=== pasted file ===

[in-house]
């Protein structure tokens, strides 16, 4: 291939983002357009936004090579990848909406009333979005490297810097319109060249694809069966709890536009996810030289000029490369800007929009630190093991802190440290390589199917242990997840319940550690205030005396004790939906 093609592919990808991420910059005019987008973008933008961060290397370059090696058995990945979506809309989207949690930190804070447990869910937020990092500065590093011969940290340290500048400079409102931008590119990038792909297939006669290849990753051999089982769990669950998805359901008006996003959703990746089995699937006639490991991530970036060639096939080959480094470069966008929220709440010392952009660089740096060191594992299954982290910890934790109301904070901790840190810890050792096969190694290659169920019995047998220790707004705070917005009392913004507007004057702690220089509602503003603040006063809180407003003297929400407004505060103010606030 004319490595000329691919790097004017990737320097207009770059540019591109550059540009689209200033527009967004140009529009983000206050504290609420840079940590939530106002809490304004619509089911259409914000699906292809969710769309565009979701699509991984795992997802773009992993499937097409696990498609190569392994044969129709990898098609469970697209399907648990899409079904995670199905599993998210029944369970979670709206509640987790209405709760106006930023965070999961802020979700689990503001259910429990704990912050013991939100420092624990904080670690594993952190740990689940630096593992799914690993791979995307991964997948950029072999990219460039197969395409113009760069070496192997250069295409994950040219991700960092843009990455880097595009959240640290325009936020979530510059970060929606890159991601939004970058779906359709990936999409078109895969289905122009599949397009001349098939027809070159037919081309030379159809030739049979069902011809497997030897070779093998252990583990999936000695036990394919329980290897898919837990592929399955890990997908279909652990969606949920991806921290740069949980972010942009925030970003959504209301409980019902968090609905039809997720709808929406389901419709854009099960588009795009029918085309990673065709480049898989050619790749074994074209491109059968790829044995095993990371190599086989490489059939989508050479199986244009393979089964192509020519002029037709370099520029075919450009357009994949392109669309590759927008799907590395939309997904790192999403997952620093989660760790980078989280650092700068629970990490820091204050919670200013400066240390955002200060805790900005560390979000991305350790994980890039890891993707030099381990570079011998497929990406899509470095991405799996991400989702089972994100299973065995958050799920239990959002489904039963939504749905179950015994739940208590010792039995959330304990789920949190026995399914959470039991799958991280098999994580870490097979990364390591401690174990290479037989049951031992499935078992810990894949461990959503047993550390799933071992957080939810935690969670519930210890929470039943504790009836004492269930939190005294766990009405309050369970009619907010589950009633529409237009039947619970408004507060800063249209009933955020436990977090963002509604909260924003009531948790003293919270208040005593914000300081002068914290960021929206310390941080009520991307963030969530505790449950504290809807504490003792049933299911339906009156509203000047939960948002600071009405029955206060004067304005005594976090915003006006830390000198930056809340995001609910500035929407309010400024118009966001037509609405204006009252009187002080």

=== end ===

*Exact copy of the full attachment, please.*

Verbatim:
[in-house]
């Protein structure tokens, strides 16, 4: 291939983002357009936004090579990848909406009333979005490297810097319109060249694809069966709890536009996810030289000029490369800007929009630190093991802190440290390589199917242990997840319940550690205030005396004790939906 093609592919990808991420910059005019987008973008933008961060290397370059090696058995990945979506809309989207949690930190804070447990869910937020990092500065590093011969940290340290500048400079409102931008590119990038792909297939006669290849990753051999089982769990669950998805359901008006996003959703990746089995699937006639490991991530970036060639096939080959480094470069966008929220709440010392952009660089740096060191594992299954982290910890934790109301904070901790840190810890050792096969190694290659169920019995047998220790707004705070917005009392913004507007004057702690220089509602503003603040006063809180407003003297929400407004505060103010606030 004319490595000329691919790097004017990737320097207009770059540019591109550059540009689209200033527009967004140009529009983000206050504290609420840079940590939530106002809490304004619509089911259409914000699906292809969710769309565009979701699509991984795992997802773009992993499937097409696990498609190569392994044969129709990898098609469970697209399907648990899409079904995670199905599993998210029944369970979670709206509640987790209405709760106006930023965070999961802020979700689990503001259910429990704990912050013991939100420092624990904080670690594993952190740990689940630096593992799914690993791979995307991964997948950029072999990219460039197969395409113009760069070496192997250069295409994950040219991700960092843009990455880097595009959240640290325009936020979530510059970060929606890159991601939004970058779906359709990936999409078109895969289905122009599949397009001349098939027809070159037919081309030379159809030739049979069902011809497997030897070779093998252990583990999936000695036990394919329980290897898919837990592929399955890990997908279909652990969606949920991806921290740069949980972010942009925030970003959504209301409980019902968090609905039809997720709808929406389901419709854009099960588009795009029918085309990673065709480049898989050619790749074994074209491109059968790829044995095993990371190599086989490489059939989508050479199986244009393979089964192509020519002029037709370099520029075919450009357009994949392109669309590759927008799907590395939309997904790192999403997952620093989660760790980078989280650092700068629970990490820091204050919670200013400066240390955002200060805790900005560390979000991305350790994980890039890891993707030099381990570079011998497929990406899509470095991405799996991400989702089972994100299973065995958050799920239990959002489904039963939504749905179950015994739940208590010792039995959330304990789920949190026995399914959470039991799958991280098999994580870490097979990364390591401690174990290479037989049951031992499935078992810990894949461990959503047993550390799933071992957080939810935690969670519930210890929470039943504790009836004492269930939190005294766990009405309050369970009619907010589950009633529409237009039947619970408004507060800063249209009933955020436990977090963002509604909260924003009531948790003293919270208040005593914000300081002068914290960021929206310390941080009520991307963030969530505790449950504290809807504490003792049933299911339906009156509203000047939960948002600071009405029955206060004067304005005594976090915003006006830390000198930056809340995001609910500035929407309010400024118009966001037509609405204006009252009187002080």